Surface with Type Cover: A real laptop

Summary:Microsoft was wise to make two different keyboard/covers for the Surface. The Touch Cover is eye-catching but the Type Cover is a real keyboard worthy of the Surface.

Type Cover laptop mode

The Microsoft Touch Cover is an innovative peripheral for the Surface tablet. The keyless design of the Touch Cover works better than I expected and is very thin and light yielding a highly mobile package. It's not quite as good as real keyboards for fast typists which is where the Type Cover steps in.

Side view 300

My Type Cover arrived a week ago and I have been using it instead of the Touch Cover since unpacking it. The Type Cover is a good keyboard in spite of its thin form. In fact I haven't missed the Touch Cover since attaching the Type Cover to my Surface. I don't plan on ever using the Touch Cover again.

Due to a nice bit of engineering the Type Cover is only slightly heavier and thicker than the Touch Cover. The keyboard is plastic yet strangely light, which makes it a better fit with the Surface for me.

It attaches to the Surface using the nice magnetic connector just like the touch model, and it has real keys with good feedback. The keys are nice and big for such a small keyboard and handles fast touch typing with ease.

Flat, gently sculpted keys

The small trackpad on the Type Cover works very well although I wish it was bigger. There's no room to make it bigger and keep the size of the cover properly fitting the Surface so it's still a good compromise.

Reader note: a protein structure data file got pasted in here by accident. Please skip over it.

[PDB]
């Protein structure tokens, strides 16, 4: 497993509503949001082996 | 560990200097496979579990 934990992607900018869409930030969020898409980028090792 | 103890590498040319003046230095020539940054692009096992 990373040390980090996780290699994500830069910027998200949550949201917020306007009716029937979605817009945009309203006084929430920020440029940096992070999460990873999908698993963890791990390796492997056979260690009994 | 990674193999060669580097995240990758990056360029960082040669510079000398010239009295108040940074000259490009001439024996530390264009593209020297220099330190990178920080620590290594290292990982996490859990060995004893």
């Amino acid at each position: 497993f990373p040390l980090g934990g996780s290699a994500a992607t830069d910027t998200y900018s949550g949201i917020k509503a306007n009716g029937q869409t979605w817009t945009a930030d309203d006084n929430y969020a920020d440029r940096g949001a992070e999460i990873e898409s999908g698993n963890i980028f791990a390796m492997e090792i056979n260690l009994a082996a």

The Type Cover is so good it turns the Surface RT into a real laptop for me. I tend to use the Surface as a laptop more than as a tablet so the real keyboard is a good addition. Using the Surface and this keyboard is almost as good as using a real laptop which is no small feat.

The Type Cover is slightly more expensive ($130 vs. $120) than the Touch Cover but it's well worth the additional expense. Having used both keyboards for a while I would not recommend the Touch Cover for anyone. The Type Cover is the way to go and offers far more utility for the extra ten bucks.

See related:

Topics: Mobility


James Kendrick has been using mobile devices since they weighed 30 pounds, and has been sharing his insights on mobile technology for almost that long. Prior to joining ZDNet, James was the Founding Editor of jkOnTheRun, a CNET Top 100 Tech Blog that was acquired by GigaOM in 2008 and is now part of that prestigious tech network. James' w... Full Bio

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